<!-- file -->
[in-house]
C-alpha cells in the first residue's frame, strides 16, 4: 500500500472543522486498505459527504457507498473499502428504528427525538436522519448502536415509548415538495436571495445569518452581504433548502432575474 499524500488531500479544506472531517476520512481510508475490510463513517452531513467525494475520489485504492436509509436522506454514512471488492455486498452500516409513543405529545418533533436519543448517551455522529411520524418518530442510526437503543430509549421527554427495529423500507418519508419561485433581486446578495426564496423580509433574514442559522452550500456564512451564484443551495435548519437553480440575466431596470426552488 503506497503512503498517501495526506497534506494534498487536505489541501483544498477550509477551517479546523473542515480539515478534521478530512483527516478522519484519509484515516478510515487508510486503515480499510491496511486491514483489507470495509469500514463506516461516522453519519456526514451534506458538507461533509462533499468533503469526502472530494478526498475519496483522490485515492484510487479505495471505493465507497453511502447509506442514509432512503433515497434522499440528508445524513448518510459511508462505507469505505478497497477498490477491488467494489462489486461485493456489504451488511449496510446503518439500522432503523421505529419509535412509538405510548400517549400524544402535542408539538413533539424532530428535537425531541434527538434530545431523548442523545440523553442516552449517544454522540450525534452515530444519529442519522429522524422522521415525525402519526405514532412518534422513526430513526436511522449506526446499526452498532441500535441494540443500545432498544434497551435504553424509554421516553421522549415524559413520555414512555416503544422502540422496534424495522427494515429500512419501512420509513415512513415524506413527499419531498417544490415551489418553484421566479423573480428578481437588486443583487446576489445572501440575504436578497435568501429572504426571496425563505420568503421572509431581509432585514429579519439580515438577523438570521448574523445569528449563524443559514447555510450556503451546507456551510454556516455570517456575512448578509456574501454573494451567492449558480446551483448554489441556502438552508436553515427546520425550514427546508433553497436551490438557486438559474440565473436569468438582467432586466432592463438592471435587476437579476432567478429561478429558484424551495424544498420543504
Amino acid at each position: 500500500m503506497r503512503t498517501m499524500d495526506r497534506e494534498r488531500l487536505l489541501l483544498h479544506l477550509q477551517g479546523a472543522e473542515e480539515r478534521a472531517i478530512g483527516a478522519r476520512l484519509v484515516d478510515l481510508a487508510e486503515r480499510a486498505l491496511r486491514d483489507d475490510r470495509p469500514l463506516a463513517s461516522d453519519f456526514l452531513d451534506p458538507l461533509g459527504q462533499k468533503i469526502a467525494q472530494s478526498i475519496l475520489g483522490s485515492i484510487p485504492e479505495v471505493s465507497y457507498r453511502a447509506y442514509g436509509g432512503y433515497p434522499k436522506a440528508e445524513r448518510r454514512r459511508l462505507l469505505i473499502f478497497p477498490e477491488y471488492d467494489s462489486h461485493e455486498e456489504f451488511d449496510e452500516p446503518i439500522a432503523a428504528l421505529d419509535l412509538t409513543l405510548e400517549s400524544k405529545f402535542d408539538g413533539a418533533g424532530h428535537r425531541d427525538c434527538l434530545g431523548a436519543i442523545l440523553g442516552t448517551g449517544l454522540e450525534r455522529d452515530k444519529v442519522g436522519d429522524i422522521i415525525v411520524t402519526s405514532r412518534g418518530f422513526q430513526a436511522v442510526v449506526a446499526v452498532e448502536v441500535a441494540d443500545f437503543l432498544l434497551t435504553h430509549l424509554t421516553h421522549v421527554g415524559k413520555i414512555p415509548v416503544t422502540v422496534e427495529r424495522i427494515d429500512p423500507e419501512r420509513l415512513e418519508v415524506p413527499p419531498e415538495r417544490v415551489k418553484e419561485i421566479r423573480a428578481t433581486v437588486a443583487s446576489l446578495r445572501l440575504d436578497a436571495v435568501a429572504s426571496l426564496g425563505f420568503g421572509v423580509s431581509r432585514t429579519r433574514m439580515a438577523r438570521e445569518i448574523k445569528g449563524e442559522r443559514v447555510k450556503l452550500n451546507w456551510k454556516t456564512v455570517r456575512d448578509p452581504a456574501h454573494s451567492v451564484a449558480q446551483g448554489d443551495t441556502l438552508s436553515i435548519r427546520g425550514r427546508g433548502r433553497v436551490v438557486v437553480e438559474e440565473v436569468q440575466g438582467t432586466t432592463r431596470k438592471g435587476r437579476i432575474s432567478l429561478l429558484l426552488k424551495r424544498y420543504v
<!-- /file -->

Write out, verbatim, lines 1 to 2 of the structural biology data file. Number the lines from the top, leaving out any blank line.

[in-house]
C-alpha cells in the first residue's frame, strides 16, 4: 500500500472543522486498505459527504457507498473499502428504528427525538436522519448502536415509548415538495436571495445569518452581504433548502432575474 499524500488531500479544506472531517476520512481510508475490510463513517452531513467525494475520489485504492436509509436522506454514512471488492455486498452500516409513543405529545418533533436519543448517551455522529411520524418518530442510526437503543430509549421527554427495529423500507418519508419561485433581486446578495426564496423580509433574514442559522452550500456564512451564484443551495435548519437553480440575466431596470426552488 503506497503512503498517501495526506497534506494534498487536505489541501483544498477550509477551517479546523473542515480539515478534521478530512483527516478522519484519509484515516478510515487508510486503515480499510491496511486491514483489507470495509469500514463506516461516522453519519456526514451534506458538507461533509462533499468533503469526502472530494478526498475519496483522490485515492484510487479505495471505493465507497453511502447509506442514509432512503433515497434522499440528508445524513448518510459511508462505507469505505478497497477498490477491488467494489462489486461485493456489504451488511449496510446503518439500522432503523421505529419509535412509538405510548400517549400524544402535542408539538413533539424532530428535537425531541434527538434530545431523548442523545440523553442516552449517544454522540450525534452515530444519529442519522429522524422522521415525525402519526405514532412518534422513526430513526436511522449506526446499526452498532441500535441494540443500545432498544434497551435504553424509554421516553421522549415524559413520555414512555416503544422502540422496534424495522427494515429500512419501512420509513415512513415524506413527499419531498417544490415551489418553484421566479423573480428578481437588486443583487446576489445572501440575504436578497435568501429572504426571496425563505420568503421572509431581509432585514429579519439580515438577523438570521448574523445569528449563524443559514447555510450556503451546507456551510454556516455570517456575512448578509456574501454573494451567492449558480446551483448554489441556502438552508436553515427546520425550514427546508433553497436551490438557486438559474440565473436569468438582467432586466432592463438592471435587476437579476432567478429561478429558484424551495424544498420543504